Entry No. 114f

IT Writers Awards

Helen Dancer

Living Dolls: technology toys and how they change the nature of play

Issue 39, 2000

The Bulletin

Submitted for Best Feature category


A teacher arrives home from school, bearing two Tamagotchi, confiscated from some students who are obsessed with the hand-held treasures, playing with them constantly and paying scant attention to the books and blackboards. He then proceeds to beg his housemates to help keep them "alive" until he can hand them back the next day, in fear of doing damage to the children's mental states if he has to give them back inert.

Tamagotchi, as everyone who has anything to do with children knows, is just one example of a new generation of pet. Tamagotchi, derived from Japanese for "little egg", have to be fed, nurtured, talked to, and their environs cleaned out regularly, otherwise they'll fall sick and, in the worst case, die. It's a tragedy when a pet dies, a cause of child trauma. Except that in the case of Tamagotchi, all you have to do to revive them is push a button and the cycle starts again.

All this trauma over a computer toy? An inanimate object, devoid of flesh and blood, let alone consciousness and feeling?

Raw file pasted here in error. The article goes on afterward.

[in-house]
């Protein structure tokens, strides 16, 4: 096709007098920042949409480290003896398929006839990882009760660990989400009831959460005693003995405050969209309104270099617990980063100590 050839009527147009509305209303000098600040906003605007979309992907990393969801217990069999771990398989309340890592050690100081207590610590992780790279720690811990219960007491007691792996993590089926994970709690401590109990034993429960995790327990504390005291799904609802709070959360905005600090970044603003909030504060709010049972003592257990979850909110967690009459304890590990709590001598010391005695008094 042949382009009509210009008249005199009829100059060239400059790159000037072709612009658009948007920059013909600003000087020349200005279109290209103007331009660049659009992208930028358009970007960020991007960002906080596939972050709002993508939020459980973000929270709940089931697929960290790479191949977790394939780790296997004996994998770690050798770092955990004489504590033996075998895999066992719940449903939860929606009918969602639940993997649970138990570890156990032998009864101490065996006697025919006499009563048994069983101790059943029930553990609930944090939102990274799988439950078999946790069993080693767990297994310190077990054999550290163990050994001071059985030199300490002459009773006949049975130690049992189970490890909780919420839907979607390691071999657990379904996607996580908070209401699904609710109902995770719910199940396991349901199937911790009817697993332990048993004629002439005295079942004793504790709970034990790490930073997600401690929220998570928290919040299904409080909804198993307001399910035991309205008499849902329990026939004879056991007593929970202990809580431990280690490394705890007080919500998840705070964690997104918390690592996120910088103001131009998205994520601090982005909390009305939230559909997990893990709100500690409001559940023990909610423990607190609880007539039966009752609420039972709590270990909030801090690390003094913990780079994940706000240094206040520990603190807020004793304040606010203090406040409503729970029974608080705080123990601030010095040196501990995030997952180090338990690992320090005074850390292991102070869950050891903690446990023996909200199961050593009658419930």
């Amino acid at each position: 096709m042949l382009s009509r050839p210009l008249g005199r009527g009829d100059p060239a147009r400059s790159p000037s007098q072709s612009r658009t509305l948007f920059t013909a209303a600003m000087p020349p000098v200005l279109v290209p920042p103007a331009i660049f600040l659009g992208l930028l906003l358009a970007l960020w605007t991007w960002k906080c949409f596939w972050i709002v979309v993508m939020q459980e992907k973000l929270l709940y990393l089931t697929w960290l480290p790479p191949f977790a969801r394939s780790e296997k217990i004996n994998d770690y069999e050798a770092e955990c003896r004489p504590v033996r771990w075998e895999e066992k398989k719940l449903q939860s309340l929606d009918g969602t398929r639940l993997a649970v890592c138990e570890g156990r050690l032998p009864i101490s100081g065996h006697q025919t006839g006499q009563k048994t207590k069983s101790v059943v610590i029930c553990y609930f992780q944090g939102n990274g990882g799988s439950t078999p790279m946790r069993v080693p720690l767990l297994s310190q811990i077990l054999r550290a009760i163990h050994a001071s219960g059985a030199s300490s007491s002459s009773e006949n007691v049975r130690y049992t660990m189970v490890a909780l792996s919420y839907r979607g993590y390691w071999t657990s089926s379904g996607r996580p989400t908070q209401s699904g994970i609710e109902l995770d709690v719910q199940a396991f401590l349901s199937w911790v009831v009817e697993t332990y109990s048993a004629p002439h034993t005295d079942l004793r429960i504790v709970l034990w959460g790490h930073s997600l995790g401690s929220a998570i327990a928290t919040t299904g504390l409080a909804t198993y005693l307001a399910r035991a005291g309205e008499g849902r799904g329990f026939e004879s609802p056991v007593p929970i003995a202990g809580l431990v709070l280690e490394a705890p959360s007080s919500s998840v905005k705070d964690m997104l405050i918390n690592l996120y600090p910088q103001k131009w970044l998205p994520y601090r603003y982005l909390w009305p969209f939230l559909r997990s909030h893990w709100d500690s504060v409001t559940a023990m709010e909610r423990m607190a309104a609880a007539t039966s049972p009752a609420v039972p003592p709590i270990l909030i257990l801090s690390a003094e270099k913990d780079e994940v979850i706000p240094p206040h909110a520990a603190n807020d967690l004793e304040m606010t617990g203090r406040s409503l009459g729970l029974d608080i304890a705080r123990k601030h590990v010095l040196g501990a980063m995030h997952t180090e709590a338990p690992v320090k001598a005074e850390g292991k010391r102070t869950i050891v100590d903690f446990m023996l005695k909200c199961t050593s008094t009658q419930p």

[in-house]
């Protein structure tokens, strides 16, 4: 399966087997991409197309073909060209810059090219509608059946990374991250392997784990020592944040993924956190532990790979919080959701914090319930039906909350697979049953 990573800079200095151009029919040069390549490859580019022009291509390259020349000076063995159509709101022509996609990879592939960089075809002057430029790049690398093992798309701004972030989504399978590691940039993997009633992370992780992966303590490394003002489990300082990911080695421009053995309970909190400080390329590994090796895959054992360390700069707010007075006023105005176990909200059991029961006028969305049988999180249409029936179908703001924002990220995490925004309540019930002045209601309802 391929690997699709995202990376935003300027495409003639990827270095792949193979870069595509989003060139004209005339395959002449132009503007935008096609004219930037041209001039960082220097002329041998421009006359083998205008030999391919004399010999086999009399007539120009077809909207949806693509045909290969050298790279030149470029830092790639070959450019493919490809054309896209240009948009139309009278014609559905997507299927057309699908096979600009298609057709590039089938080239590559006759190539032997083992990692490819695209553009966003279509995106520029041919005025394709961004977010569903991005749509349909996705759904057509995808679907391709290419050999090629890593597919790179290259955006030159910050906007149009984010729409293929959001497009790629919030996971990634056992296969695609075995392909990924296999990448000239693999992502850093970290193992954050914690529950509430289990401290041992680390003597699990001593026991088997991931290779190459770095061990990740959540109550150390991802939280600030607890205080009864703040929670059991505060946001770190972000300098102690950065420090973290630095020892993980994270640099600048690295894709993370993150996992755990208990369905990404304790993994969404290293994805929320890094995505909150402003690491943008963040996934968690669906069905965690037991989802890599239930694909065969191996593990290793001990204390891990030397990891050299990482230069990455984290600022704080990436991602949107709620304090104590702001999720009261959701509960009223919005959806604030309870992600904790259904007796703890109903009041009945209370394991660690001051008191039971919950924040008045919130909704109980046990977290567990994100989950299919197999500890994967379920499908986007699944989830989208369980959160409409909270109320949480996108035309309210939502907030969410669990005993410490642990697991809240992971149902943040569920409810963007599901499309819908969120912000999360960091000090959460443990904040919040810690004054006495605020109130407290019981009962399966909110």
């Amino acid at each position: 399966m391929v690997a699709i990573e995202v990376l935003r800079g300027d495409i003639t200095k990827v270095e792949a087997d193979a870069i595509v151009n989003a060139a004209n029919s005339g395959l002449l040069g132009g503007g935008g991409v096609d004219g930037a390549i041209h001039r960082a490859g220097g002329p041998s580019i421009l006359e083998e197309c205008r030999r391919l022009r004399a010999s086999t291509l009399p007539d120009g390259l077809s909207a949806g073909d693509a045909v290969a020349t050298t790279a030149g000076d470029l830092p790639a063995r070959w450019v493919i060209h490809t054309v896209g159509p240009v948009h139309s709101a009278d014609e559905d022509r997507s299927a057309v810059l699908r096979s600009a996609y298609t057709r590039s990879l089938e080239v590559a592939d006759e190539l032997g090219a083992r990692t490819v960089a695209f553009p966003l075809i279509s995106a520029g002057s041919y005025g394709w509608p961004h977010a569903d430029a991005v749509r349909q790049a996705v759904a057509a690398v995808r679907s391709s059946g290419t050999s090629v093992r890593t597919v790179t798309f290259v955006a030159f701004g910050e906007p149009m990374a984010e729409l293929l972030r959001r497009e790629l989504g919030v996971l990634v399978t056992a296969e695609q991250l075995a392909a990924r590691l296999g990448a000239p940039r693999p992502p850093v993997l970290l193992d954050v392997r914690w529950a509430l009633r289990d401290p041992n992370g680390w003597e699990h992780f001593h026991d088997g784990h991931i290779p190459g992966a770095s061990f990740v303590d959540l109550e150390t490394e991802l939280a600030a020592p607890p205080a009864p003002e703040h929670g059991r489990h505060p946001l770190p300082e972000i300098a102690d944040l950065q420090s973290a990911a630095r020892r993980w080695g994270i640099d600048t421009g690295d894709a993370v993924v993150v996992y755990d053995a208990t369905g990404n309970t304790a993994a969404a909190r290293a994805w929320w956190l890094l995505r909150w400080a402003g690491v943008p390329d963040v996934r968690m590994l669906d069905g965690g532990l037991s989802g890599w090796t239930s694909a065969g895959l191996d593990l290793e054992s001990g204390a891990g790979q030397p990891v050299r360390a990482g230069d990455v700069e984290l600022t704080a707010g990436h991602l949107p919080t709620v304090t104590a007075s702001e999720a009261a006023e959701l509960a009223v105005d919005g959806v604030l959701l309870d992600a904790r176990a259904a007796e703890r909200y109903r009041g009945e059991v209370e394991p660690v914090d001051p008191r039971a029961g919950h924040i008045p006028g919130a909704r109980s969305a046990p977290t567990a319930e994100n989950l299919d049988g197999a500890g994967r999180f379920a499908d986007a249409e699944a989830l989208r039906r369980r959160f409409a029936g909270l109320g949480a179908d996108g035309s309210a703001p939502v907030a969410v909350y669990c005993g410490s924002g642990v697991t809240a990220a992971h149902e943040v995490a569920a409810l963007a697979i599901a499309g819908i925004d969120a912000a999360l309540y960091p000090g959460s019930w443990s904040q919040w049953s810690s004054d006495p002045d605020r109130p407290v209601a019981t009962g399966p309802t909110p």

Tamagotchi have well and truly passed the craze phase, having spiked in 1997, the year of their release. Retailer Toys R Us shifted conservatively 150,000 of them through its 24 stores in Australia. Extrapolating that to the fullest extent implies that millions were sold overall. And according to Toys' R' Us' John Redenbach the popularity of Tamagotchi was ultimately killed off by by the sheer volume of units brought into the marketplace, because at the time the demand seemed limitless. Normal metrics didn't apply, says Redenbach, as the profile of the target market was far broader than buyers had had to deal with in he past. "A buyer looking at, say, little girls' toys, would look a the number of births per year and assume, okay, my target market is about 2 million kids. But with Tamagotchi it was different. The size of the audience grew, because it wasn't only the 2-8 year old girls, but their big sister as well, and yuppies who thought they were cool. It was absolutely unbelievable." By the end of the lifecycle however, he says, every kid would have had to buy two or three to have consumed the millions of units brought into the country, and, heavily discounted, down to around $2, they were no longer an aspirational purchase. Enter the furby, which filled that frenzy vacuum, again elling to a wider audience than just the target market, ought for kids and adults alike, spiking in popularity in 1999 at roughly around 300,000 units purchased in Australia. "It was very different from Tamagotchi however, especially at pricepoint," says Redenbach. "Here's an item which started life as an $80 purchase and finished life -- although it's still selling, at a lower rate -- as a $60 purchase." Although there's no one technology toy which has the life expectancy of a Barbie doll, which continues to sell its socks off, year after year -- Redenbach estimates that the plastic fantastic consistently sells around 100,000 units a year -- he says future techno toys will start to achieve consistency much the same way the computer industry does it -- by coming out with upgrades. Digimon, for example, the fighting boy's equivalent of a Tamagotchi, is an electronic pet monster which, when properly fed with "vitamins", exercised and cared for, can be clipped on to other Digimon to do battle. Digimon, says Redenbach, gets stronger with every upgrade. So you wouldn't want, for example, to be fighting a Digimon 3 with your old Digimon 1. Japan currently has Digimon 9s in the market. Sheer retail heaven, considering that Digimon 2, just coming in to the Australian market now, is projected to sell conservatively 300,000 this year. Likewise PooChi version 2 might walk, for example, and version 3 do more tricks, or be more interactive. Fadism aside, the fine line that marks where toys and pets in the real world meet computer games and, increasingly, computer toys in the virtual world, seems an easy one to smudge. Sherry Turkle, a professor at MIT, whose body of work on the subject of kids and their relationship to computers stretches back nearly two decades, suggests that children in the generations since the inception of household computers and programmable toys have used their experiences with these machines to redefine the concept of what it means to be "alive" and exhibit "intelligence". Children who interact with computers, either in the context of games software or with programmable toys such as the Tamagotchi, are the first, she says, "to invest machines with the qualities of consciousness", and to use their interactions with computers to reinvent the traditional notions of man and machine. For example, her observations of children interacting with Merlin, an early computer-based game of noughts and crosses, are instructive. The device was programmed to play to win, but also to slip up occasionally. But it would not repeat the same weakness twice, so when one child observed another employing a winning strategy and then tried it himself, it did not work, and the machine triumphed. The first observation was the reaction of confusion; children were used to machines being predictable, this one was not.